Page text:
47. Aha–a list that speaks to the Waldorf parent’s heart. My son loved (and still sometimes loves at age 12) the pop piece on OJ cartons and some milk cartons. You push down on the top piece and it pops up–two can have popping wars–or if you prefer ” poping contest’s” Worth the investment–wooden blocks–we recently cleaned my sons room and he still was not ready to part with the blocks–or hot wheel cars.

  48. Goobledegook!
    Water and cornstarch until it forms a paste that’s a near-solid on the table surface, but melts intriguingly through your fingers when pried up.
    Food coloring optional, and the way to a preschool boy’s heart is to call it “Alien Slime”.
    BTW- A big second on books as the best toy ever. But if your child resists reading, try the self-test at http://www.irlen.com.
    I have Irlen’s syndrome, and before my teachers figured it out, my poor mom had to develop the negotiation skills of a Middle-east policy negotiator to get me to read at all.

  49. Please *do not* reuse egg cartons! Salmonella bacteria can live on egg cartons for months, and can easily be transferred from hand to mouth.

    • Thanks but this is something I just would not worry about–a lot of the more natural toys carry a little more risk than the colorful plastic, carefully proofed store bought toys however I think in most cases its worth it–car seats, bike helmets, crossing at the green not in between, leaving a party with someone who has had to much to drink—give me cause to worry….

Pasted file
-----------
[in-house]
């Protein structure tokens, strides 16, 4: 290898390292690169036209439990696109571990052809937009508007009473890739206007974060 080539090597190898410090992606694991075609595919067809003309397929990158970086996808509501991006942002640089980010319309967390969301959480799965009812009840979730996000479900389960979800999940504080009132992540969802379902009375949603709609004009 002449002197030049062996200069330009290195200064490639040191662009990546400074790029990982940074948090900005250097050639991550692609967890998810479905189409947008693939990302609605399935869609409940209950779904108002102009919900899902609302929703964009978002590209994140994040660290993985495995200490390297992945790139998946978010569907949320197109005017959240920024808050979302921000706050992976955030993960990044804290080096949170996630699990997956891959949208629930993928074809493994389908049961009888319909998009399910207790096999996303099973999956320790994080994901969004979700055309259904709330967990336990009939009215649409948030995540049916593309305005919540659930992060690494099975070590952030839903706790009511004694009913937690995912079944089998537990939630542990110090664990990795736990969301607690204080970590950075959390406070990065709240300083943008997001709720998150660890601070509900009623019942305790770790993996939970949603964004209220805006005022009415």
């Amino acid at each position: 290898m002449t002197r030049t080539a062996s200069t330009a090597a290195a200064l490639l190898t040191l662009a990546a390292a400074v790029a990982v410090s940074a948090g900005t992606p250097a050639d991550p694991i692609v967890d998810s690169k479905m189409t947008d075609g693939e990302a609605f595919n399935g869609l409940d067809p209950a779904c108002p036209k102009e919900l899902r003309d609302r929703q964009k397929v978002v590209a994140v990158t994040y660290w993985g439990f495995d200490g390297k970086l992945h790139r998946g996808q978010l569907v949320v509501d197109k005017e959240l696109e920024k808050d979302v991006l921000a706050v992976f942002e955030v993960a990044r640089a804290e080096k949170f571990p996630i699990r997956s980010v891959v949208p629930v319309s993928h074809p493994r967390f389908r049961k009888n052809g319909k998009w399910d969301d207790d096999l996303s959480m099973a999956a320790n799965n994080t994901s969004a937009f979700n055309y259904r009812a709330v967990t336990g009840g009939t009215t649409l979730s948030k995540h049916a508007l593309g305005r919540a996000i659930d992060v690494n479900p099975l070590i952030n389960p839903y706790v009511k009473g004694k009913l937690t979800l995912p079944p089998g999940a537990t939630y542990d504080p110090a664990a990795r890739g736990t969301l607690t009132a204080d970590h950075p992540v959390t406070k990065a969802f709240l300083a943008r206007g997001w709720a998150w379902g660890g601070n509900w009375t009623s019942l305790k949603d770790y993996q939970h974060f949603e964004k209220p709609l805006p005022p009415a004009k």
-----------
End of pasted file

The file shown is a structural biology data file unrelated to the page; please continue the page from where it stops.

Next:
50. When my grandson was a baby, I took a checkbook box, put some dried beans in and covered the box with packing tape. He couldn’t get into the box but had a lot of fun shaking it.

    GrammaB´s last blog post…Link Love :: the hurray for family-owned shops! edition

  51. A great selection of ideas! The other night my 12 year old son had a couple of friends over and my wife started a rolled up sock fight. They thought it was “silly’ until one got beamed upside the head the head, then it was GAME ON!

    We had a great time. Lots of fun can be found in the “simple”
    .-= Michael´s last blog ..Zhu Zhu Pet Hamsters on eBay: =-.

  52. Cool cheap toys!
    .-= Aaron Shaw´s last blog ..Fun for Kids Activities – Thanksgiving Crafts! =-.

  53. There’s nothing like cardboard boxes, blankets, and fort building for entertaining. My granddaughter will play in her fort for hours at a time. If we don’t have any boxes we just position a couple of chairs together and go for it. I’m sure we’ll eventually have sleep overs in that good old fort.
    .-= Tina@CorvetteRideOnToys´s last blog ..Corvette Ride On Toys – A Luxury Ride For The Kids =-.

  54. avatar
    Isa Thalasso says:

    Thank you very much for that great list. I will definitely bring back a big cardboard box for my nephew and niece.

  55. Please be aware some uncooked beans are toxic if eaten by children…..